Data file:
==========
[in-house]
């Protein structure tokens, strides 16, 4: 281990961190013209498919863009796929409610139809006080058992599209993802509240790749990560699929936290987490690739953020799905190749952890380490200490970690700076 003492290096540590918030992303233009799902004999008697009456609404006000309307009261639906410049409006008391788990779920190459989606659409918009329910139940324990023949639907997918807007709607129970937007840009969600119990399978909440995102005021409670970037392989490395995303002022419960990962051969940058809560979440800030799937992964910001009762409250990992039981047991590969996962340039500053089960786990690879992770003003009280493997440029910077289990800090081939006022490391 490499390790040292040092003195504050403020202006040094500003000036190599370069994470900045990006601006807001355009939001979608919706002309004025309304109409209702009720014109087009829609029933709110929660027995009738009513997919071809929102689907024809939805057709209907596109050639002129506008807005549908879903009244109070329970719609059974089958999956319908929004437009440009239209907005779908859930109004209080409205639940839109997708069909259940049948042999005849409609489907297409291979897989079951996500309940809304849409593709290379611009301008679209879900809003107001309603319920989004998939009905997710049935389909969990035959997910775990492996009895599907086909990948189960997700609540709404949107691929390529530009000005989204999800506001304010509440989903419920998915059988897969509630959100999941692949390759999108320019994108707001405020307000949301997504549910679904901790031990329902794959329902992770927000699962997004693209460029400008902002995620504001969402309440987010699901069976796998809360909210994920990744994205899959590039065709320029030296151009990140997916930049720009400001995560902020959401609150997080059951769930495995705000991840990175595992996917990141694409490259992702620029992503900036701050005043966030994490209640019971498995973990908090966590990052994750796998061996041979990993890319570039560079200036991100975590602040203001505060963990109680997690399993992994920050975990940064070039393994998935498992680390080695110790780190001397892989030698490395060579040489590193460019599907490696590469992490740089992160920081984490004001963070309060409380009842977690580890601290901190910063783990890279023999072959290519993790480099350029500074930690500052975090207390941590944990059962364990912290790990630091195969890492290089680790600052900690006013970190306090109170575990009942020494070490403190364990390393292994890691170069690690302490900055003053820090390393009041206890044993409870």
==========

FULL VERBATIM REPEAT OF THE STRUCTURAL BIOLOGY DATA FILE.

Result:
[in-house]
């Protein structure tokens, strides 16, 4: 281990961190013209498919863009796929409610139809006080058992599209993802509240790749990560699929936290987490690739953020799905190749952890380490200490970690700076 003492290096540590918030992303233009799902004999008697009456609404006000309307009261639906410049409006008391788990779920190459989606659409918009329910139940324990023949639907997918807007709607129970937007840009969600119990399978909440995102005021409670970037392989490395995303002022419960990962051969940058809560979440800030799937992964910001009762409250990992039981047991590969996962340039500053089960786990690879992770003003009280493997440029910077289990800090081939006022490391 490499390790040292040092003195504050403020202006040094500003000036190599370069994470900045990006601006807001355009939001979608919706002309004025309304109409209702009720014109087009829609029933709110929660027995009738009513997919071809929102689907024809939805057709209907596109050639002129506008807005549908879903009244109070329970719609059974089958999956319908929004437009440009239209907005779908859930109004209080409205639940839109997708069909259940049948042999005849409609489907297409291979897989079951996500309940809304849409593709290379611009301008679209879900809003107001309603319920989004998939009905997710049935389909969990035959997910775990492996009895599907086909990948189960997700609540709404949107691929390529530009000005989204999800506001304010509440989903419920998915059988897969509630959100999941692949390759999108320019994108707001405020307000949301997504549910679904901790031990329902794959329902992770927000699962997004693209460029400008902002995620504001969402309440987010699901069976796998809360909210994920990744994205899959590039065709320029030296151009990140997916930049720009400001995560902020959401609150997080059951769930495995705000991840990175595992996917990141694409490259992702620029992503900036701050005043966030994490209640019971498995973990908090966590990052994750796998061996041979990993890319570039560079200036991100975590602040203001505060963990109680997690399993992994920050975990940064070039393994998935498992680390080695110790780190001397892989030698490395060579040489590193460019599907490696590469992490740089992160920081984490004001963070309060409380009842977690580890601290901190910063783990890279023999072959290519993790480099350029500074930690500052975090207390941590944990059962364990912290790990630091195969890492290089680790600052900690006013970190306090109170575990009942020494070490403190364990390393292994890691170069690690302490900055003053820090390393009041206890044993409870």